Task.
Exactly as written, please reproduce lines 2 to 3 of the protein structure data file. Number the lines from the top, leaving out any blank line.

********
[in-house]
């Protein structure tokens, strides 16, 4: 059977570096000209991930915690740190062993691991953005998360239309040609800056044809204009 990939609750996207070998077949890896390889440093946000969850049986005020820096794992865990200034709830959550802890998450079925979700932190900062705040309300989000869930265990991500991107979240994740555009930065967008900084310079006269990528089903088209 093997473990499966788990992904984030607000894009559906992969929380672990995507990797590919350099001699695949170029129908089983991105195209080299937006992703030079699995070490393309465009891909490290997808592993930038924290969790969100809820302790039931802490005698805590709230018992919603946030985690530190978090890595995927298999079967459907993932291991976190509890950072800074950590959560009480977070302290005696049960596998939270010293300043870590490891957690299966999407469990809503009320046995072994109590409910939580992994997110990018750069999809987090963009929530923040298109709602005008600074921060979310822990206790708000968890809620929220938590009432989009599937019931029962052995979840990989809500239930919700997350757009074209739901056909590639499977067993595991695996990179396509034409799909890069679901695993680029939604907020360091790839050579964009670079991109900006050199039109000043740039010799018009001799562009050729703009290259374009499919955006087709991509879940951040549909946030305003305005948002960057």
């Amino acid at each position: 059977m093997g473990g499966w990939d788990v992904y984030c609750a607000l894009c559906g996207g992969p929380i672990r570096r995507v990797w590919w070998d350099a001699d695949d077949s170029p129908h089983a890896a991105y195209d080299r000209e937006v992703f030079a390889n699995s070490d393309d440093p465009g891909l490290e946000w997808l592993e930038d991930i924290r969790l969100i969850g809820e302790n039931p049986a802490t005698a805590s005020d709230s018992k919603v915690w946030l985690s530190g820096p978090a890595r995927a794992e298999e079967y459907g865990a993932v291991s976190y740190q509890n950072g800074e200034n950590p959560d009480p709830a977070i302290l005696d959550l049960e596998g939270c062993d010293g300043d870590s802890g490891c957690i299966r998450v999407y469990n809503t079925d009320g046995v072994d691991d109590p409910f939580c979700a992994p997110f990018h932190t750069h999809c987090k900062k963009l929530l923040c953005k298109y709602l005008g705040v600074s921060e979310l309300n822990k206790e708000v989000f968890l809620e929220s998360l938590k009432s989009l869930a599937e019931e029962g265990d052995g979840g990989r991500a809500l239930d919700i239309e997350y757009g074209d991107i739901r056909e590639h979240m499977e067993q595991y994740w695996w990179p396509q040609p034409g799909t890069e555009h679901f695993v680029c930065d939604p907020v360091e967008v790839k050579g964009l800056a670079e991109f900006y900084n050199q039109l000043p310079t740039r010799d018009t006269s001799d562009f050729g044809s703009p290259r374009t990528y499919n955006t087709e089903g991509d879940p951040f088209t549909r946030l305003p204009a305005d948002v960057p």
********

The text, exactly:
């Protein structure tokens, strides 16, 4: 059977570096000209991930915690740190062993691991953005998360239309040609800056044809204009 990939609750996207070998077949890896390889440093946000969850049986005020820096794992865990200034709830959550802890998450079925979700932190900062705040309300989000869930265990991500991107979240994740555009930065967008900084310079006269990528089903088209 093997473990499966788990992904984030607000894009559906992969929380672990995507990797590919350099001699695949170029129908089983991105195209080299937006992703030079699995070490393309465009891909490290997808592993930038924290969790969100809820302790039931802490005698805590709230018992919603946030985690530190978090890595995927298999079967459907993932291991976190509890950072800074950590959560009480977070302290005696049960596998939270010293300043870590490891957690299966999407469990809503009320046995072994109590409910939580992994997110990018750069999809987090963009929530923040298109709602005008600074921060979310822990206790708000968890809620929220938590009432989009599937019931029962052995979840990989809500239930919700997350757009074209739901056909590639499977067993595991695996990179396509034409799909890069679901695993680029939604907020360091790839050579964009670079991109900006050199039109000043740039010799018009001799562009050729703009290259374009499919955006087709991509879940951040549909946030305003305005948002960057």
């Amino acid at each position: 059977m093997g473990g499966w990939d788990v992904y984030c609750a607000l894009c559906g996207g992969p929380i672990r570096r995507v990797w590919w070998d350099a001699d695949d077949s170029p129908h089983a890896a991105y195209d080299r000209e937006v992703f030079a390889n699995s070490d393309d440093p465009g891909l490290e946000w997808l592993e930038d991930i924290r969790l969100i969850g809820e302790n039931p049986a802490t005698a805590s005020d709230s018992k919603v915690w946030l985690s530190g820096p978090a890595r995927a794992e298999e079967y459907g865990a993932v291991s976190y740190q509890n950072g800074e200034n950590p959560d009480p709830a977070i302290l005696d959550l049960e596998g939270c062993d010293g300043d870590s802890g490891c957690i299966r998450v999407y469990n809503t079925d009320g046995v072994d691991d109590p409910f939580c979700a992994p997110f990018h932190t750069h999809c987090k900062k963009l929530l923040c953005k298109y709602l005008g705040v600074s921060e979310l309300n822990k206790e708000v989000f968890l809620e929220s998360l938590k009432s989009l869930a599937e019931e029962g265990d052995g979840g990989r991500a809500l239930d919700i239309e997350y757009g074209d991107i739901r056909e590639h979240m499977e067993q595991y994740w695996w990179p396509q040609p034409g799909t890069e555009h679901f695993v680029c930065d939604p907020v360091e967008v790839k050579g964009l800056a670079e991109f900006y900084n050199q039109l000043p310079t740039r010799d018009t006269s001799d562009f050729g044809s703009p290259r374009t990528y499919n955006t087709e089903g991509d879940p951040f088209t549909r946030l305003p204009a305005d948002v960057p």